Lovell Birge Harrison was an American painter born in Philadelphia, Pennsylvania in the year 1854. Harrison was renowned for his landscapes and paintings of the western genre. Harrison was a tonalist painter. If you enjoy tonalist works make sure and check out my entry on Montana painter Russell Chatham.

For his artistic education Birge Harrison attended the Pennsylvania Academy of the Fine Arts in 1874. Here he was able to study from master figure painter Thomas Eakins.

Deciding he needed more schooling he took off for Paris and  with the help of John Singer Sargent decided to study under the famed Carolus-Duran at the famed Ecole des Beaux-Arts.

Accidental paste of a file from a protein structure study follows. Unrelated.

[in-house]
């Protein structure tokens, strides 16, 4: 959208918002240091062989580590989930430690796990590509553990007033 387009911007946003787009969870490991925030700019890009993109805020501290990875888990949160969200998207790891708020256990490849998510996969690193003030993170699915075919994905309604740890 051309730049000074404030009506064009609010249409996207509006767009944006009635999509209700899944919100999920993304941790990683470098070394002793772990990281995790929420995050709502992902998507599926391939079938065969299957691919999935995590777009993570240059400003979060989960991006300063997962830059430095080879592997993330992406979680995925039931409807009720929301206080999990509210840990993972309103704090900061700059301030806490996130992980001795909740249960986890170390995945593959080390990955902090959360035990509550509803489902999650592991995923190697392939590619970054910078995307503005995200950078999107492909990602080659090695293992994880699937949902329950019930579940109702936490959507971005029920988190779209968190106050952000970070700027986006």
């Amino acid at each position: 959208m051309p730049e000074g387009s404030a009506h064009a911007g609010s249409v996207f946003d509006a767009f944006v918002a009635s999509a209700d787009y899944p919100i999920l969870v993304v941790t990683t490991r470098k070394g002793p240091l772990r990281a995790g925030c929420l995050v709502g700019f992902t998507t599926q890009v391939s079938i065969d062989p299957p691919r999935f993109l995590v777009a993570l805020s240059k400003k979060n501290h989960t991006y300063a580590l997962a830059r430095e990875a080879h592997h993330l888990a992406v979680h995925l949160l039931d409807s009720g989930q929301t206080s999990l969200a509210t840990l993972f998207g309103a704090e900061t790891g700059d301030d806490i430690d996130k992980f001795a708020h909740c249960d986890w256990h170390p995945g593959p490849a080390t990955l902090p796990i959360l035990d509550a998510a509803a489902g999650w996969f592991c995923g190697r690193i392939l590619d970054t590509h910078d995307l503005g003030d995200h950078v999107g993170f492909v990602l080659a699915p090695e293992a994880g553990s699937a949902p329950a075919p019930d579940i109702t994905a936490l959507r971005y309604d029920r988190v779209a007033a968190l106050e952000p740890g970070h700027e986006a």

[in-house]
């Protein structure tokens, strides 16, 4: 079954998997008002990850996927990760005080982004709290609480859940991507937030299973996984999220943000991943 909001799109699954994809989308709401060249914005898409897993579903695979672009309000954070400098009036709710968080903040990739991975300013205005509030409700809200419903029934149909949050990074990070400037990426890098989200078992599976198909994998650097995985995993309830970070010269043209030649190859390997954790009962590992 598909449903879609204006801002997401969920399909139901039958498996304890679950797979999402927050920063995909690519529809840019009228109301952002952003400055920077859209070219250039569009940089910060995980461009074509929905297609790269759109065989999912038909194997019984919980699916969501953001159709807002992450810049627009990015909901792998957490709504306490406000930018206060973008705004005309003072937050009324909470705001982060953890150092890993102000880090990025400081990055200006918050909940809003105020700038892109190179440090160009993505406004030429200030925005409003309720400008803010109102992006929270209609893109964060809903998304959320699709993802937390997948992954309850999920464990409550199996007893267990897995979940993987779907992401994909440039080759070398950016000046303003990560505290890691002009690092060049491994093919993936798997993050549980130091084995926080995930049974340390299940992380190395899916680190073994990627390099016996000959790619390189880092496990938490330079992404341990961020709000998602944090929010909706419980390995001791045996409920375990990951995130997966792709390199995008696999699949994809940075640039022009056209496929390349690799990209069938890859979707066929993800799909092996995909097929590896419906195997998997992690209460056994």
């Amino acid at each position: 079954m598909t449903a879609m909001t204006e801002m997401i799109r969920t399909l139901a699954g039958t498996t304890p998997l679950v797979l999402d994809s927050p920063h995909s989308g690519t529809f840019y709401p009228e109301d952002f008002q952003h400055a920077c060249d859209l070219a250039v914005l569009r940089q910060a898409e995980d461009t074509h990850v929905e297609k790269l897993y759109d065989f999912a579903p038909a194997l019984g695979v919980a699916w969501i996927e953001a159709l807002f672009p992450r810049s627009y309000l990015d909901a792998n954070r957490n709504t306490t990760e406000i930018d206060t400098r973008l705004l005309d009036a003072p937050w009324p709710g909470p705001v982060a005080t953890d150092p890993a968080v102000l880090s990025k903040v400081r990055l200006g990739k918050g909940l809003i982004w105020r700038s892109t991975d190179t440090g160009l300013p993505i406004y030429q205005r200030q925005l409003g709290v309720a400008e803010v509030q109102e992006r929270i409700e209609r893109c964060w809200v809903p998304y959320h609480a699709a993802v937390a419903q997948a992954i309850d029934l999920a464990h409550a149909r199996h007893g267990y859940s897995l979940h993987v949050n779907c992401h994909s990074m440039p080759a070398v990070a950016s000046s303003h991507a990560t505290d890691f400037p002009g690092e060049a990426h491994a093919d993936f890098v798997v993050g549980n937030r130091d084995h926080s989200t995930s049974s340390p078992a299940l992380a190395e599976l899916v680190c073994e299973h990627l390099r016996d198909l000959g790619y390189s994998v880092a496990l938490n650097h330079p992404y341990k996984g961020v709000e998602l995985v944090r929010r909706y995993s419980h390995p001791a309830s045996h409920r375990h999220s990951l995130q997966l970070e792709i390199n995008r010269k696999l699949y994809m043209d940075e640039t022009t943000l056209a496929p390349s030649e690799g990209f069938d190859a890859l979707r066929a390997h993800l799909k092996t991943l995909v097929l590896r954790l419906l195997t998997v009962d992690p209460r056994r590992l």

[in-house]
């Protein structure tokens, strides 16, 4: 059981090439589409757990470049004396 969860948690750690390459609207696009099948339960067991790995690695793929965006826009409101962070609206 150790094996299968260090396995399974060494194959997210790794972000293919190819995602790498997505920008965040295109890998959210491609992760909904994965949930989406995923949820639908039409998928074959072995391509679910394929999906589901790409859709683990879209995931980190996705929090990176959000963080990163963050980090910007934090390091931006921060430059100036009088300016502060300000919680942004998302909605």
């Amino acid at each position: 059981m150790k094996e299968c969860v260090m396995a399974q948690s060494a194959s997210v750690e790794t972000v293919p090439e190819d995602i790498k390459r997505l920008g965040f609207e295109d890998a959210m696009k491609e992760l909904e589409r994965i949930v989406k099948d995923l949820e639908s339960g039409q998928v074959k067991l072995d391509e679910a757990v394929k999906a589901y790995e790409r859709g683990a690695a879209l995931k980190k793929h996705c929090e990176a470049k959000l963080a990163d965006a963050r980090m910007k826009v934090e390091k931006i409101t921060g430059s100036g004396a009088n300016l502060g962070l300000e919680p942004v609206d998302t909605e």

Harrison met his future wife when he was doing some summer landscapes. She too was an artist named Eleanor Ritchie. His first wife would die whilst expecting the couples first baby. Harrison remarried and moved to Plymouth, Massachusetts.

By 1910 Birge Harrison had become famous for landscapes of the winter season.

Harrison was a member of the National Academy of Design.

Birge Harrison passed away in 1929.

Price range information: Sorry none available.

In the next few posts I will cover his brother, T. Alexander  Harrison.

Birge Harrison also was great at design with clouds.

Artist of the moment…..Gaston LaChaise